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Department of Neurosurgery

Tumor Profiling

Brain tumors are highly complex, individual tumors, which require tailored treatment. However, to this date, therapeutic decision-making for brain tumor patients, such as patient enrollment into distinct clinical trials, is predominantly not based on the individual molecular makeup of a brain tumor disease but rather done by molding patients into risk groups inherently created by imprecise clinical and end-stage morphological measures.

Tumor profiling can expose the presence or absence of distinct disease-associated targets that may guide therapy. In addition, the ability of such profiles to estimate individual patient risk represents a major advantage relative to risk grouping of patient populations who share similar clinico-pathologic disease characteristics. Molecular profiles thus lend themselves to assist in difficult clinical decision-making.

Our laboratory is interested in "holistic" (genome-wide) molecular profiling strategies as well as "focused" strategies that utilize innovative and early phase biomarker assays to generate a unique "profile" for a brain tumor disease that provides insights into the prognosis and/or the most appropriate therapeutic regimen for any single patient.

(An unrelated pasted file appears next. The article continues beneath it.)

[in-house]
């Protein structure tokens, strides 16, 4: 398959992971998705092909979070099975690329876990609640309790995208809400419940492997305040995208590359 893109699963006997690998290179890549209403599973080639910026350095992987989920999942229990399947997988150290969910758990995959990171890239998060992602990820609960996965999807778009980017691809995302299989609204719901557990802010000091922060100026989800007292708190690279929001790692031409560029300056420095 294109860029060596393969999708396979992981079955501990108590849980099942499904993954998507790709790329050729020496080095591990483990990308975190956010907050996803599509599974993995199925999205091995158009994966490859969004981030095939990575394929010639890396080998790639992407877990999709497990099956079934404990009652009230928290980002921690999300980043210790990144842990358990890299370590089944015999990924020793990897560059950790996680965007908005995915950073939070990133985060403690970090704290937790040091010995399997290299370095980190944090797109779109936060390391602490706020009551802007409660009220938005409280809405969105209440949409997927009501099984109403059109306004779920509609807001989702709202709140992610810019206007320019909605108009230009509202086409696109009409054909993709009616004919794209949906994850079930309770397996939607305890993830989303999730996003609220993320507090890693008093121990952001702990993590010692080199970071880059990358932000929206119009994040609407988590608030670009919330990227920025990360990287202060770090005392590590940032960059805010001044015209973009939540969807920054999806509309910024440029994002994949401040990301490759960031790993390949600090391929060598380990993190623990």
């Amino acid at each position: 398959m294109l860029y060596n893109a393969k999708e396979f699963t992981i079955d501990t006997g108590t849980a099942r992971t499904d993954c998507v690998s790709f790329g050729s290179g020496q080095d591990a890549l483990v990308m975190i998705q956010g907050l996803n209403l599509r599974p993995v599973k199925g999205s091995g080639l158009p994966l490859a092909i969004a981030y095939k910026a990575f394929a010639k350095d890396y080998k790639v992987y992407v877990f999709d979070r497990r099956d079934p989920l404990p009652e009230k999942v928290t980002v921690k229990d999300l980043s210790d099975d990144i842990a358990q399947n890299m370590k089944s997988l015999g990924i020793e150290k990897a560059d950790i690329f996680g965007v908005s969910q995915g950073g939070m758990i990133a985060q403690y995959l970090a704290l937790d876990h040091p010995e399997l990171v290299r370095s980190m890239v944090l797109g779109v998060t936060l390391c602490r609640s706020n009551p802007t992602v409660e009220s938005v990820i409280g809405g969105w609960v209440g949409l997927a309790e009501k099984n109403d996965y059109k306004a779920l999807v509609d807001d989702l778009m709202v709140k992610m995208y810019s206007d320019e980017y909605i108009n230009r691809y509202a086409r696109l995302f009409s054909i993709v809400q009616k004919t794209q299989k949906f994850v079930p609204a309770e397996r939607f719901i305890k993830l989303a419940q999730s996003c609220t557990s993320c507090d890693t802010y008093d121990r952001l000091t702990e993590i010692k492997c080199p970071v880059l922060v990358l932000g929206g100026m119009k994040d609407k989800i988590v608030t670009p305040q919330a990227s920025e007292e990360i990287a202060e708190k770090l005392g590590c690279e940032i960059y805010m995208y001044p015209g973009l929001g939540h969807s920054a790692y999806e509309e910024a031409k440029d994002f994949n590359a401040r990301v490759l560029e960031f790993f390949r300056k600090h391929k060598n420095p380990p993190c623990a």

Holistic analytic approach

As opposed to other genome-wide profiling efforts, which primarily aim at identifying predictive/ prognostic metagene predictor sets without looking at underlying mechanisms, our approach examines genome-wide profiles through the viewpoint of larger molecular pathways and networks rather than a gene-by-gene basis. They can also assess established resistance pathways/networks to predict a patient’s response to contemporary treatment and to guide tailoring treatment based on mechanisms that target critical molecular pathways.

Focused Analytic Approach

Focused target screens complement the holistic approach in that they assess specific members of molecular pathways/networks deemed to critically determine their status at the protein level. For protein analysis, we are utilizing novel assay technology that combines the strengths of both protein recognition and nucleic acid chemistry to result in a technology that is able to detect minute amounts of protein alone or in complex in as few as 10,000 brain tumor cells, easily attainable from a small stereotactic biopsy core. This methodology helps us establishing predictive tests that assist therapy decisions.

Head of Genetics of Brain Tumors group

Head: Dr. Maria Stella Carro
Department of Neurosurgery
Breisacher Str. 64
D-79106 Freiburg